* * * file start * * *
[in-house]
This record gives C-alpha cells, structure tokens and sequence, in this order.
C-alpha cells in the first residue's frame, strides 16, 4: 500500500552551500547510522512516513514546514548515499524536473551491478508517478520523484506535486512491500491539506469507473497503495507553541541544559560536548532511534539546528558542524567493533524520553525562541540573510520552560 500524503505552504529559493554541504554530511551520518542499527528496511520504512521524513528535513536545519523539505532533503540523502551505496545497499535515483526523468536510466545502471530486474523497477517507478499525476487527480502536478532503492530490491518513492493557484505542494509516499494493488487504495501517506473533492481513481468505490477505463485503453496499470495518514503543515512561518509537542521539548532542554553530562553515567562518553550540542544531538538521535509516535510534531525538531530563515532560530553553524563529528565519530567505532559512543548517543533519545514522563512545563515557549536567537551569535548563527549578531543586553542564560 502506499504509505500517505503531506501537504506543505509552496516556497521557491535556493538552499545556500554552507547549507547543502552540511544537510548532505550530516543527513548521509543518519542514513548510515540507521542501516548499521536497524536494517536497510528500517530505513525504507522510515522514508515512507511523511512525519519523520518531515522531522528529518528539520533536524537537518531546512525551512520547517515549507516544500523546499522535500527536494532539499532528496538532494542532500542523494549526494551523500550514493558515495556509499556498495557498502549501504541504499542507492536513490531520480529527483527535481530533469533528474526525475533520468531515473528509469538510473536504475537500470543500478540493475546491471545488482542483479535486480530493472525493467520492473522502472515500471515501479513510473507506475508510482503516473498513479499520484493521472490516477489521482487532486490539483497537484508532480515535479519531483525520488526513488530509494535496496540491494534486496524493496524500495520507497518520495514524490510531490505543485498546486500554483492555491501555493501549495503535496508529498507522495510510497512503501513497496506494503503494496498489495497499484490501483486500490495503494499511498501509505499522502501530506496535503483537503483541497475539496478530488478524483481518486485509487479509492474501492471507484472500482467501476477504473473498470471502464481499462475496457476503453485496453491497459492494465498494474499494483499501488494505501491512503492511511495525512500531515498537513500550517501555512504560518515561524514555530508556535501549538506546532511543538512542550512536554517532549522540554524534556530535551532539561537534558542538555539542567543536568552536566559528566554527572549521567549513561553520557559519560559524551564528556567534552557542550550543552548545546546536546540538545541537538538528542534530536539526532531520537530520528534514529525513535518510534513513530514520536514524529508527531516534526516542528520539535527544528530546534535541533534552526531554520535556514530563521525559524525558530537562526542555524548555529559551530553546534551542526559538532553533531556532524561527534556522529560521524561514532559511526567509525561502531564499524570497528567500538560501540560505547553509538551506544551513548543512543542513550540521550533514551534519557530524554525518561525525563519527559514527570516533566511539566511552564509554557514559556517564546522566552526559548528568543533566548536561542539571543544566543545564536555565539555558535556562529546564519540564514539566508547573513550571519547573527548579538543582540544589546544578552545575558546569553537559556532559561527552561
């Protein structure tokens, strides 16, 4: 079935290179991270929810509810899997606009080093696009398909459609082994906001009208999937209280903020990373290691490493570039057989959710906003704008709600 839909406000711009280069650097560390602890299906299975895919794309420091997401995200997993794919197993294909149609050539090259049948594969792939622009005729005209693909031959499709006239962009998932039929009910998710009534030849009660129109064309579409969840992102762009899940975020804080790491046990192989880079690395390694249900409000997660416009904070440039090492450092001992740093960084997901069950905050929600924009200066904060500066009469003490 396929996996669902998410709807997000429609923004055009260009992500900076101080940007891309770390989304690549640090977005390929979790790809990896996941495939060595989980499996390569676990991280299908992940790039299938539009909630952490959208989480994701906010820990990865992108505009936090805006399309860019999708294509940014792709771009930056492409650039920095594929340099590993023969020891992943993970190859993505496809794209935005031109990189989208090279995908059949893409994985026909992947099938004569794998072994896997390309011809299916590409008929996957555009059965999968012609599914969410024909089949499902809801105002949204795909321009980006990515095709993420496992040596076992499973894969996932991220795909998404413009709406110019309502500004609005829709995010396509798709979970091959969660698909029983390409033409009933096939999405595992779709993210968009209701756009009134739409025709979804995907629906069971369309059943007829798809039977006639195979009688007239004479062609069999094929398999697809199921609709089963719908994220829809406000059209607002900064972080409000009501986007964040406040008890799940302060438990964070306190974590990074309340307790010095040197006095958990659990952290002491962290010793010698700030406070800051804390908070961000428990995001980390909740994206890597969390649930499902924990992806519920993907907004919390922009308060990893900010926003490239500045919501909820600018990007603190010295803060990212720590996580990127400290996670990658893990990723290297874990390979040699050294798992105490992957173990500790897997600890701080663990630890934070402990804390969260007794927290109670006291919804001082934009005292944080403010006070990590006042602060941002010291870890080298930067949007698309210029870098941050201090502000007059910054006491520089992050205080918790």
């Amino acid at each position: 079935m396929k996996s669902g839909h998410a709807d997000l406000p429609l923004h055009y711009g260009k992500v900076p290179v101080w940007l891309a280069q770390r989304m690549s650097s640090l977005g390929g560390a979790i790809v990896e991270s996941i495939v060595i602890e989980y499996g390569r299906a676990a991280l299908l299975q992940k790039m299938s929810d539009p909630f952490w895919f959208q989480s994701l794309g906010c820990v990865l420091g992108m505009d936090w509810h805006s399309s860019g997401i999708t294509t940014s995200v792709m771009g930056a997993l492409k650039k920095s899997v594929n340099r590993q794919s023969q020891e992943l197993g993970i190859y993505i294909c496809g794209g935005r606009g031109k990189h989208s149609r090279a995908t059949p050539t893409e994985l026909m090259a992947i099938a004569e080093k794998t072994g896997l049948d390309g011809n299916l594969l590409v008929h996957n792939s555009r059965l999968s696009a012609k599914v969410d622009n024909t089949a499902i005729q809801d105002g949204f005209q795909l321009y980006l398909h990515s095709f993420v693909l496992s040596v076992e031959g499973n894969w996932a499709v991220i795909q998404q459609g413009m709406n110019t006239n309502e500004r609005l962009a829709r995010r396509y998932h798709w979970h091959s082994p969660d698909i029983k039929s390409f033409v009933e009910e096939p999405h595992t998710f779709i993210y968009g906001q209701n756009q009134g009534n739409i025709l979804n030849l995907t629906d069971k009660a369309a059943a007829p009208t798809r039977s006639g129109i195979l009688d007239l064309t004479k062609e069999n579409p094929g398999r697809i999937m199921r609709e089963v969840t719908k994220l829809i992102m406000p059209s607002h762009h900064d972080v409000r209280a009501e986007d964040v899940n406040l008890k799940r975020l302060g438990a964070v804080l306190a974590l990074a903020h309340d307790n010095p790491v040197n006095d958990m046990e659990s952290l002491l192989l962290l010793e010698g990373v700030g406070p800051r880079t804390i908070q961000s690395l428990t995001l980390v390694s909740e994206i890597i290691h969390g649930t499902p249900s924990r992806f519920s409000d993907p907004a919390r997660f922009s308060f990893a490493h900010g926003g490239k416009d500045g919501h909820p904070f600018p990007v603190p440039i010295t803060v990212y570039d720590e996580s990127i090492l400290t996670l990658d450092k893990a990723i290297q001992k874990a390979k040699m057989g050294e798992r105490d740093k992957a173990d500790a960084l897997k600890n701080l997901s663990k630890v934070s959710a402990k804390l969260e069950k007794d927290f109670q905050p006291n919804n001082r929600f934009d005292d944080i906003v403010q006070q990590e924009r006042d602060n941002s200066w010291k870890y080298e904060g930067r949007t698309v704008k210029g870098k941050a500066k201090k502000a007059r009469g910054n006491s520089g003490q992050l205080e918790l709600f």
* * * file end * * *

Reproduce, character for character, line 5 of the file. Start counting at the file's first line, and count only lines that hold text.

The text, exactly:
């Amino acid at each position: 079935m396929k996996s669902g839909h998410a709807d997000l406000p429609l923004h055009y711009g260009k992500v900076p290179v101080w940007l891309a280069q770390r989304m690549s650097s640090l977005g390929g560390a979790i790809v990896e991270s996941i495939v060595i602890e989980y499996g390569r299906a676990a991280l299908l299975q992940k790039m299938s929810d539009p909630f952490w895919f959208q989480s994701l794309g906010c820990v990865l420091g992108m505009d936090w509810h805006s399309s860019g997401i999708t294509t940014s995200v792709m771009g930056a997993l492409k650039k920095s899997v594929n340099r590993q794919s023969q020891e992943l197993g993970i190859y993505i294909c496809g794209g935005r606009g031109k990189h989208s149609r090279a995908t059949p050539t893409e994985l026909m090259a992947i099938a004569e080093k794998t072994g896997l049948d390309g011809n299916l594969l590409v008929h996957n792939s555009r059965l999968s696009a012609k599914v969410d622009n024909t089949a499902i005729q809801d105002g949204f005209q795909l321009y980006l398909h990515s095709f993420v693909l496992s040596v076992e031959g499973n894969w996932a499709v991220i795909q998404q459609g413009m709406n110019t006239n309502e500004r609005l962009a829709r995010r396509y998932h798709w979970h091959s082994p969660d698909i029983k039929s390409f033409v009933e009910e096939p999405h595992t998710f779709i993210y968009g906001q209701n756009q009134g009534n739409i025709l979804n030849l995907t629906d069971k009660a369309a059943a007829p009208t798809r039977s006639g129109i195979l009688d007239l064309t004479k062609e069999n579409p094929g398999r697809i999937m199921r609709e089963v969840t719908k994220l829809i992102m406000p059209s607002h762009h900064d972080v409000r209280a009501e986007d964040v899940n406040l008890k799940r975020l302060g438990a964070v804080l306190a974590l990074a903020h309340d307790n010095p790491v040197n006095d958990m046990e659990s952290l002491l192989l962290l010793e010698g990373v700030g406070p800051r880079t804390i908070q961000s690395l428990t995001l980390v390694s909740e994206i890597i290691h969390g649930t499902p249900s924990r992806f519920s409000d993907p907004a919390r997660f922009s308060f990893a490493h900010g926003g490239k416009d500045g919501h909820p904070f600018p990007v603190p440039i010295t803060v990212y570039d720590e996580s990127i090492l400290t996670l990658d450092k893990a990723i290297q001992k874990a390979k040699m057989g050294e798992r105490d740093k992957a173990d500790a960084l897997k600890n701080l997901s663990k630890v934070s959710a402990k804390l969260e069950k007794d927290f109670q905050p006291n919804n001082r929600f934009d005292d944080i906003v403010q006070q990590e924009r006042d602060n941002s200066w010291k870890y080298e904060g930067r949007t698309v704008k210029g870098k941050a500066k201090k502000a007059r009469g910054n006491s520089g003490q992050l205080e918790l709600f």